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There are lots of health reasons to keep in shape, but did you know weight loss promotes improved hearing?

Research indicates children and adults who are overweight are more likely to experience hearing loss and that healthy eating and exercising can help fortify your hearing. Understanding more about these connections can help you make healthy hearing decisions for you and your family.

Adult Hearing And Obesity

A Brigham and Women’s Hospital’s study revealed that women with a high body mass index (BMI) were at a higher danger of experiencing hearing loss. The relationship between height and body fat is what BMI measures. The higher the number the higher the body fat. The higher the BMI of the 68,000 women in the study, the higher their hearing impairment frequency. The heaviest individuals in the study had a 25% greater instance of hearing loss.

Another reliable indicator of hearing loss, in this study, was the size of a person’s waist. With women, as the waist size gets bigger, the risk of hearing loss also increases. And finally, incidents of hearing loss were reduced in individuals who engaged in regular physical activity.

Obesity And Children’s Hearing

A study on obese versus non-obese teenagers, conducted by Columbia University Medical Center, concluded that obese teenagers were twice as likely to experience hearing loss in one ear than teenagers who weren’t obese. These children experienced sensorineural hearing loss, which is a result of damage to sensitive hair cells in the inner ear that convey sound. This damage makes it hard to hear what people are saying in a loud setting such as a classroom because it decreases the ability to hear lower frequencies.

Hearing loss in children is especially worrisome because kids frequently don’t realize they have a hearing problem. There will be an increasing risk that the issue will get worse as they become an adult if it goes unaddressed.

What is The Connection?

Researchers suspect that the connection between obesity and hearing loss and tinnitus lies in the health symptoms linked to obesity. High blood pressure, diabetes, and poor circulation are some of the health issues caused by obesity and linked to hearing loss.

The inner ear’s workings are very sensitive – consisting of a series of little capillaries, nerve cells, and other fragile parts that must stay healthy to work properly and in unison. It’s crucial to have strong blood flow. This process can be hampered when obesity causes narrowing of the blood vessels and high blood pressure.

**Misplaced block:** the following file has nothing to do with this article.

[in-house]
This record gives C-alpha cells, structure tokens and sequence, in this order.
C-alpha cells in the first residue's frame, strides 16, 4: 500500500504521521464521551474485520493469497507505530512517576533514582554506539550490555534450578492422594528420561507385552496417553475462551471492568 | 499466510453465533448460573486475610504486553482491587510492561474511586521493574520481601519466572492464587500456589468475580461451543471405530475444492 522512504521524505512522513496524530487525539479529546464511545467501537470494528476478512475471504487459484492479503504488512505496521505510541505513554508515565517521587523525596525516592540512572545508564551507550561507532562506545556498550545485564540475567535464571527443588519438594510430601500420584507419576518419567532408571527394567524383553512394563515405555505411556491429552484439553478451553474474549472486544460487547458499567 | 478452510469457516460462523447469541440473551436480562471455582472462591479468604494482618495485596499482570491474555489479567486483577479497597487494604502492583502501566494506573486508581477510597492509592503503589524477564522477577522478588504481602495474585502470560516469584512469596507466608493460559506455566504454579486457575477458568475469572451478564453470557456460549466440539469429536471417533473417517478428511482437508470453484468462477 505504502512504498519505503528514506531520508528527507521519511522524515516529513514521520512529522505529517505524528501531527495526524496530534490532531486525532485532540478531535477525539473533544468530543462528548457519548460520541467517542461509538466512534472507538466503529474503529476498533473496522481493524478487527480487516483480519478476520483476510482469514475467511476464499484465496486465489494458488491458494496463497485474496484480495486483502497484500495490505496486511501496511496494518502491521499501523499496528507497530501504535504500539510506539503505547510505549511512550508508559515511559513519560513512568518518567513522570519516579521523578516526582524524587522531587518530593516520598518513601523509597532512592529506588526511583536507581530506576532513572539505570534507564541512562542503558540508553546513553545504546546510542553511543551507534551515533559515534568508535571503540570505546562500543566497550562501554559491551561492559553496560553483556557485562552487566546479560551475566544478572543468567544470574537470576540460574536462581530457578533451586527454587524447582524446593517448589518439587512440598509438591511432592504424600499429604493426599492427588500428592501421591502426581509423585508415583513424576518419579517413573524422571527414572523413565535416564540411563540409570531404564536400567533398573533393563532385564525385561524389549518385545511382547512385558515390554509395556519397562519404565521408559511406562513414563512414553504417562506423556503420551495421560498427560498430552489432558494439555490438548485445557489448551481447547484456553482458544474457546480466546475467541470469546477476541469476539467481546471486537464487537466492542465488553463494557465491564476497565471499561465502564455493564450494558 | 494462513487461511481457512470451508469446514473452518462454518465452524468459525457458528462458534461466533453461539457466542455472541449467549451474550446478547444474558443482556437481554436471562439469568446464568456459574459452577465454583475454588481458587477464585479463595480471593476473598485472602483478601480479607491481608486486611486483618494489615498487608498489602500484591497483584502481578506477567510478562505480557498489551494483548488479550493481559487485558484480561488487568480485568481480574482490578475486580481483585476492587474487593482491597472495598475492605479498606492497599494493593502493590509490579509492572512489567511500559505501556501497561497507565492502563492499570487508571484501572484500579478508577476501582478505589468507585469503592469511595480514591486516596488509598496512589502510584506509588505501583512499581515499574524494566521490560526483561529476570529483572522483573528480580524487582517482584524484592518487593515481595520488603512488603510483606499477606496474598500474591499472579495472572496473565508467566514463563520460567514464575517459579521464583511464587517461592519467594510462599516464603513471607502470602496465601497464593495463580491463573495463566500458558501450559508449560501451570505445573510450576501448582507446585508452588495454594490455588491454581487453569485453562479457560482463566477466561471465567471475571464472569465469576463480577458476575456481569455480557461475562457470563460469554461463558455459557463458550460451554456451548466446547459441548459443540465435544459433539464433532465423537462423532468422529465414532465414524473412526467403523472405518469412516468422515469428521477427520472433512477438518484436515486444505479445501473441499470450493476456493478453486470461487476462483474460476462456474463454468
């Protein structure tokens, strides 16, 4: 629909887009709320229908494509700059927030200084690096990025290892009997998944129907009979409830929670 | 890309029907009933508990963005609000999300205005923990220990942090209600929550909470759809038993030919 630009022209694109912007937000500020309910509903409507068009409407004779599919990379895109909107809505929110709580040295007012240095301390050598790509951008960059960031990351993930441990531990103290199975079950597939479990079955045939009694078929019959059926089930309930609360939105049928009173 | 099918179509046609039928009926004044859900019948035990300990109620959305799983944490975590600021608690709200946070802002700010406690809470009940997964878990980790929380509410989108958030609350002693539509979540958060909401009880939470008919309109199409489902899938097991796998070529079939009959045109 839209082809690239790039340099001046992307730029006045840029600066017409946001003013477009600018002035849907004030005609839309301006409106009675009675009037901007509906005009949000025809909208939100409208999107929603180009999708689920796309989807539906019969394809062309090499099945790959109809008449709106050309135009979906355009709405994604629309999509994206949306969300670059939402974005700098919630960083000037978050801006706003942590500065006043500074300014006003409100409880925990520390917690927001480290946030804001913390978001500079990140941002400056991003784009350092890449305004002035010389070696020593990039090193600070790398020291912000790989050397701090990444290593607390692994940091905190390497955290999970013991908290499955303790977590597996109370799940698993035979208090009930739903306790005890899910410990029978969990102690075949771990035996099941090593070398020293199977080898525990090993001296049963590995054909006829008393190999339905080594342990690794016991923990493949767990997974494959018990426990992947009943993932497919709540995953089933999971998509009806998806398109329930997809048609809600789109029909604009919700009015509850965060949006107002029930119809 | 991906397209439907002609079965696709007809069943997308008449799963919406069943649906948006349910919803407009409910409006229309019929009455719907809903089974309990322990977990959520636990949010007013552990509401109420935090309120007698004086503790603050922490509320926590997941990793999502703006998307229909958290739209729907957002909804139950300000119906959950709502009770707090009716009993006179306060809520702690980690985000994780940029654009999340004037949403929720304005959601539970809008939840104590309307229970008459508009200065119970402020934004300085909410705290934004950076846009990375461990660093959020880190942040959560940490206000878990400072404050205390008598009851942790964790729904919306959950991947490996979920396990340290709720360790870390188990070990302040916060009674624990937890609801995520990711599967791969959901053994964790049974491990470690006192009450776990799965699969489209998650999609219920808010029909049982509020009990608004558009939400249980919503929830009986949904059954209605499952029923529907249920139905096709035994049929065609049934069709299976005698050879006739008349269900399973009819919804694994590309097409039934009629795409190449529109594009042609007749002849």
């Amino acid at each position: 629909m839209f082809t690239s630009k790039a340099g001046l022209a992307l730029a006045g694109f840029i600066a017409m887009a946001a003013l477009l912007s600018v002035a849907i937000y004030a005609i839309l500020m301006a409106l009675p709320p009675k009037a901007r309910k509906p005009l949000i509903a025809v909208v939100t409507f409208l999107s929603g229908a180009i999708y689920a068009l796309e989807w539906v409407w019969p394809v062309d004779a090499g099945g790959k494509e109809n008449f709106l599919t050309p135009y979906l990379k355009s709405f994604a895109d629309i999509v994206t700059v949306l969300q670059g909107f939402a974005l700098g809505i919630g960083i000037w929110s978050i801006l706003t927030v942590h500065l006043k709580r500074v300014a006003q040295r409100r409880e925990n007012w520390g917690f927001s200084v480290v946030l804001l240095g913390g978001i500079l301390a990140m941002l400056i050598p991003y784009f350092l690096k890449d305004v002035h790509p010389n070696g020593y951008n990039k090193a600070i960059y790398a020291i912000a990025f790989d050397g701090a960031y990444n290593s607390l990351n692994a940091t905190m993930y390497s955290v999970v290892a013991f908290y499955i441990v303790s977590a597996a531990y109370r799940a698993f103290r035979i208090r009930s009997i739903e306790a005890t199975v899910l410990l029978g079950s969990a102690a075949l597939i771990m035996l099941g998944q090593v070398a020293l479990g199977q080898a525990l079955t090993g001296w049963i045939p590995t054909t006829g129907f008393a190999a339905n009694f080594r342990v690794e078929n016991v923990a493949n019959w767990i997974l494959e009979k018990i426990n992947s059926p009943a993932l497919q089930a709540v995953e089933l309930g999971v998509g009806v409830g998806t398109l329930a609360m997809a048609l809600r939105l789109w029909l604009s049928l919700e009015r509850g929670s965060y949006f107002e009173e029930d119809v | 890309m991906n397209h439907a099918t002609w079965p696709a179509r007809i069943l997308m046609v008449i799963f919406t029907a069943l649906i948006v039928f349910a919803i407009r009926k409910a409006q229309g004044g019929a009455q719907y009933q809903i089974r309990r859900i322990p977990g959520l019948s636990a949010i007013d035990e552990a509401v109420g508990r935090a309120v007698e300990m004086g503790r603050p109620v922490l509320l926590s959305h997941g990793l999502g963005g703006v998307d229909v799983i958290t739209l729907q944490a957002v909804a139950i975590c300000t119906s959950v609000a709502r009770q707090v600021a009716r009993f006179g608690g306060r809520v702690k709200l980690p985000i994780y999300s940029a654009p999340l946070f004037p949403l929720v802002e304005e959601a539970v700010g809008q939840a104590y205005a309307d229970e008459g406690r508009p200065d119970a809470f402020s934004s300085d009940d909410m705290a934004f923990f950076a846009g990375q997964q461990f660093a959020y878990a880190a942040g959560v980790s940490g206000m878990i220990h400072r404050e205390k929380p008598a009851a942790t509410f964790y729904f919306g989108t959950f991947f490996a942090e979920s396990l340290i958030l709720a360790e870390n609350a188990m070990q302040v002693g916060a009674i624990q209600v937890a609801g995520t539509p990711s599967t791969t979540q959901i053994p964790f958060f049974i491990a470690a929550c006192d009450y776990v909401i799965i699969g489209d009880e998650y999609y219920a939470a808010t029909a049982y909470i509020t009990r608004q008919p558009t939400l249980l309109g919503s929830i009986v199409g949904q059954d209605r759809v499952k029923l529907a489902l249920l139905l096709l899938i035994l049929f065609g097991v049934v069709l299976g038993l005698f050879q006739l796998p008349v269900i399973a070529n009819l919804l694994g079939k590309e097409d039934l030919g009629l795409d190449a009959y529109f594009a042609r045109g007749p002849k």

The cochlea is a part of the inner ear which receives sound vibrations and sends them to the brain for interpretation. The cochlea can be damaged if it doesn’t get optimal blood flow. If the cochlea gets damaged, it’s usually irreversible.

What Should You do?

Women in the Brigham and Women’s Hospital study who exercised the most had a 17 percent lower risk of developing hearing loss compared to those who exercised least. Reducing your risk, however, doesn’t mean you need to be a marathon runner. Walking for two or more hours each week resulted in a 15% decreased chance of hearing loss than walking for under an hour.

Your entire family will benefit from a better diet, as your diet can positively affect your hearing beyond the advantages gained from weight loss. If there is a child in your family who has some extra weight, talk with your family members and put together a routine to help them shed some pounds. You can work this program into family get-togethers where you all will do exercises that are fun for kids. They might do the exercises on their own if they like them enough.

If you think you are experiencing hearing loss, consult a hearing professional to determine whether it is related to your weight. Weight loss promotes better hearing and help is available. This person can do a hearing exam to verify your suspicions and advise you on the steps needed to deal with your hearing loss symptoms. If necessary, your primary care doctor will recommend a diet and exercise program that best suit your personal needs.

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